janfrn's Nursing Blog

By janfrn Asst. Admin

Joined Jun 26, '01. Posts: 8,752 (32% Liked) Likes: 5,814

The following are articles I have written and shared with the nursing community. If you enjoy an article please leave a comment and tell me what you think.

Grow Brave Through Reflection: Moral Distress in PICU (Part IV)

Each of us brings our own particular personalities, opinions and experiences to the workplace and we all deal with issues in our own ways. Coping mechanisms are as individual as fingerprints. Some nurses have left their units and others have left the profession in an effort to escape the unrelieved stress of facing moral conflict on a day-to-day basis. There is, however, hope for those who don't want to take this path to rise above their own responses. Let's take a look at some suggestions for... Read More →

Grow Brave Part III: A Case Study

The scene: a tertiary care combined adult/pediatric hospital in a large city on the first Sunday night of spring break. The PICU is full although there is one patient who could have gone to the ward but didn't due to staffing problems there. The staffing in PICU isn't any better, in fact, it's tight; the only unassigned nurse is the charge, who is covering breaks and keeping the unit afloat. The hospital is a referral center for a large geographical area and has patients from several smaller... Read More →

Grow Brave Through Reflection: Moral Distress in PICU (Part II)

We all know nurses who exhibit signs of burnout. Everyone will have different reasons for their behaviour, and moral distress is often on the list. What does burnout look like? It has many faces, and no two individuals will have the same signs and symptoms. Often the most obvious is apathy, the loss of that attitude of caring about what goes on around them. They take shortcuts in providing care; they omit some of the basic nursing care activities we take for granted: mouth care, skin care,... Read More →

Grow Brave Through Reflection: Moral Distress in PICU (Part I)

There has been a lot written in recent years about moral distress in health care. With the rapid pace of technological change it has become commonplace for patients to survive injuries and illnesses that less than a decade ago would have ended their lives. With this comes an upswing in moral distress experienced by caregivers across the spectrum. Moral distress by definition arises from the inability to act in ways that we believe to be ethical or honorable. But what sets pediatric critical... Read More →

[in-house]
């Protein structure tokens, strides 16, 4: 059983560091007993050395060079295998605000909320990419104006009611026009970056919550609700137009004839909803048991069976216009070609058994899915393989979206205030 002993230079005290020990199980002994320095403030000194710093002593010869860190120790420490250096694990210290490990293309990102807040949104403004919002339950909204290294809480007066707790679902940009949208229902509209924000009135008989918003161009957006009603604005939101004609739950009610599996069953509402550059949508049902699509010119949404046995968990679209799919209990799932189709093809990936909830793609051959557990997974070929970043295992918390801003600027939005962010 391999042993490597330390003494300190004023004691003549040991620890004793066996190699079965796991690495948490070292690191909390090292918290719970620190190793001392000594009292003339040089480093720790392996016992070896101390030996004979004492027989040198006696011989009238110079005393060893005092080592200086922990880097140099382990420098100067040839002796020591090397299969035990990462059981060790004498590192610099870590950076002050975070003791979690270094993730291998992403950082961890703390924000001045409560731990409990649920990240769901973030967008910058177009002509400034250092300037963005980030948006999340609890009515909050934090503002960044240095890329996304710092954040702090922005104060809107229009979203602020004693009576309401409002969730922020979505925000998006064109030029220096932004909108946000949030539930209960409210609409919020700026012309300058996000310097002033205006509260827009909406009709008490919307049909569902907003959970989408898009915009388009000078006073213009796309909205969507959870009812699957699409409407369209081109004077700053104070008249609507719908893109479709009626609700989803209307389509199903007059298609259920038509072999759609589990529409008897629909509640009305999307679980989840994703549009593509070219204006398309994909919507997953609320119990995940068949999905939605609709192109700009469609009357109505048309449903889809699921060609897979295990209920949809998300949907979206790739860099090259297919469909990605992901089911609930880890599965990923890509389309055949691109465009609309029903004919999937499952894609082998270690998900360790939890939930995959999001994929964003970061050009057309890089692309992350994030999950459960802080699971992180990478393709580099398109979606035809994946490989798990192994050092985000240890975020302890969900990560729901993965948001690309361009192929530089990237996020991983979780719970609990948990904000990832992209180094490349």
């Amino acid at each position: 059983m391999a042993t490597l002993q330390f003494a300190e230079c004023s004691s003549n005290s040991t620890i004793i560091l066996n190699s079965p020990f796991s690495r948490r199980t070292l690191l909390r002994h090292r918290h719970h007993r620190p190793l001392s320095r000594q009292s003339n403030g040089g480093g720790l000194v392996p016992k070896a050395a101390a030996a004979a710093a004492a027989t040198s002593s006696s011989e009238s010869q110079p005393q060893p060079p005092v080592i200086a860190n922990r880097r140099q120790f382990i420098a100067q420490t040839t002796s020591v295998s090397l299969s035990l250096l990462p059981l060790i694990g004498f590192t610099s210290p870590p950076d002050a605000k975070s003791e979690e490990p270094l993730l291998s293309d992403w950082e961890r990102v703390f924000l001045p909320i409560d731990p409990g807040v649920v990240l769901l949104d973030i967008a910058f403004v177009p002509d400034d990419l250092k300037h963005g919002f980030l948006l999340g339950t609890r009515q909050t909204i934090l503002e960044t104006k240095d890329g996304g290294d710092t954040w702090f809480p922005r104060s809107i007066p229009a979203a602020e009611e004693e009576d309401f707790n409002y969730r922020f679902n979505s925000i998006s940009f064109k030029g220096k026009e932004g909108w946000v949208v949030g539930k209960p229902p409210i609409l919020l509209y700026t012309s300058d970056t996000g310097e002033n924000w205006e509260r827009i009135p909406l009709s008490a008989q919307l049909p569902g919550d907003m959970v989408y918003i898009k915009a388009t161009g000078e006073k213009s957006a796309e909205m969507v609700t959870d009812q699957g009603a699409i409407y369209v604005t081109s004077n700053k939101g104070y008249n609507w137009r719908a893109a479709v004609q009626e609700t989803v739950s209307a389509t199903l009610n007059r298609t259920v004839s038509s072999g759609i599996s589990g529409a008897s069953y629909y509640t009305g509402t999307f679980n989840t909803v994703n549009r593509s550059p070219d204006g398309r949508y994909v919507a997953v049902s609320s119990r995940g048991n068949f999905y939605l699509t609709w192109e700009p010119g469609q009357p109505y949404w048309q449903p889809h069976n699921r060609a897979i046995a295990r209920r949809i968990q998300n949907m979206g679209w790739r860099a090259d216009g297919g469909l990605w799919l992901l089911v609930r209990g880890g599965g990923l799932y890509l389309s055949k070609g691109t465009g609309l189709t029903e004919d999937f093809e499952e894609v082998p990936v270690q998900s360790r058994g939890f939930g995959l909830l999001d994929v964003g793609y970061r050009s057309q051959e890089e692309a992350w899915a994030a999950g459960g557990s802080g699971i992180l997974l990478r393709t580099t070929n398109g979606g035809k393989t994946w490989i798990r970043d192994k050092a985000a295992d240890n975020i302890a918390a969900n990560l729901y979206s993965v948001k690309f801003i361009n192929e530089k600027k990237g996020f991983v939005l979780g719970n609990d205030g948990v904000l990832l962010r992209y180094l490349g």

The Art of the Snappy Comeback or How to Render a Teenager Speechless

I knew even before I walked onto the unit that it was going to one of those nights. The looks on my coworkers' faces when they saw my assignment told me more than I wanted to know. Why me? I wondered, but I already knew why. As the mother of three adults including a daughter who wrote the book on acting out, I have a no-nonsense, take-no-prisoners reputation. That's how I came to meet Desiree. (All names changed to protect the guilty!) Desiree was 16 years old and had been admitted to our... Read More →

The Human Spirit

There have been many patients over the years who have taught me something, about nursing, about critical care, about myself, about the human spirit. Each one has touched me in some way and I will never forget them; hopefully I won't forget the lessons they've taught me either. One little boy gave me insights into all four. "Lincoln" came into my life as a toddler. Not quite two years old, he had taken a header down a short flight of carpeted stairs, picked himself and dusted himself off... Read More →

I could NEVER do PICU!!

I've lost count of the times I've heard that exclamation from another nurse. I've also forgotten how many times I've heard, "I just don't know how you do it," not only from other nurses but from friends, casual acquaintances and family. But I don't know how I could do anything else. My first exposure to the nursing specialty that has become my passion began with the PICU admission of my youngest child following a liver transplant. I'd kicked the idea of going to nursing school around in my... Read More →